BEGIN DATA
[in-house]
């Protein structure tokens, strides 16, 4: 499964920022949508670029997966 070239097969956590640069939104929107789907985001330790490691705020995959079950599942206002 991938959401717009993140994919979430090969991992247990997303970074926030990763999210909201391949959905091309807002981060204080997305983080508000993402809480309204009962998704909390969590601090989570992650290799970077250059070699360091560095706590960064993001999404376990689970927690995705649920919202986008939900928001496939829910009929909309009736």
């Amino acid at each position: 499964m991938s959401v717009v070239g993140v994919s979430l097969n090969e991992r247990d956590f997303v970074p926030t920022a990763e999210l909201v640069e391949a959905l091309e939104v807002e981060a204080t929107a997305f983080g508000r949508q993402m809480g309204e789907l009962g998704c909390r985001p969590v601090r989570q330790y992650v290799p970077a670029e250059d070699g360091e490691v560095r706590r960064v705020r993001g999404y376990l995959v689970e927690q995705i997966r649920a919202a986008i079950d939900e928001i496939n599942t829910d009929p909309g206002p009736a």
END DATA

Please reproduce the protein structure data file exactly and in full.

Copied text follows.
[in-house]
């Protein structure tokens, strides 16, 4: 499964920022949508670029997966 070239097969956590640069939104929107789907985001330790490691705020995959079950599942206002 991938959401717009993140994919979430090969991992247990997303970074926030990763999210909201391949959905091309807002981060204080997305983080508000993402809480309204009962998704909390969590601090989570992650290799970077250059070699360091560095706590960064993001999404376990689970927690995705649920919202986008939900928001496939829910009929909309009736």
């Amino acid at each position: 499964m991938s959401v717009v070239g993140v994919s979430l097969n090969e991992r247990d956590f997303v970074p926030t920022a990763e999210l909201v640069e391949a959905l091309e939104v807002e981060a204080t929107a997305f983080g508000r949508q993402m809480g309204e789907l009962g998704c909390r985001p969590v601090r989570q330790y992650v290799p970077a670029e250059d070699g360091e490691v560095r706590r960064v705020r993001g999404y376990l995959v689970e927690q995705i997966r649920a919202a986008i079950d939900e928001i496939n599942t829910d009929p909309g206002p009736a």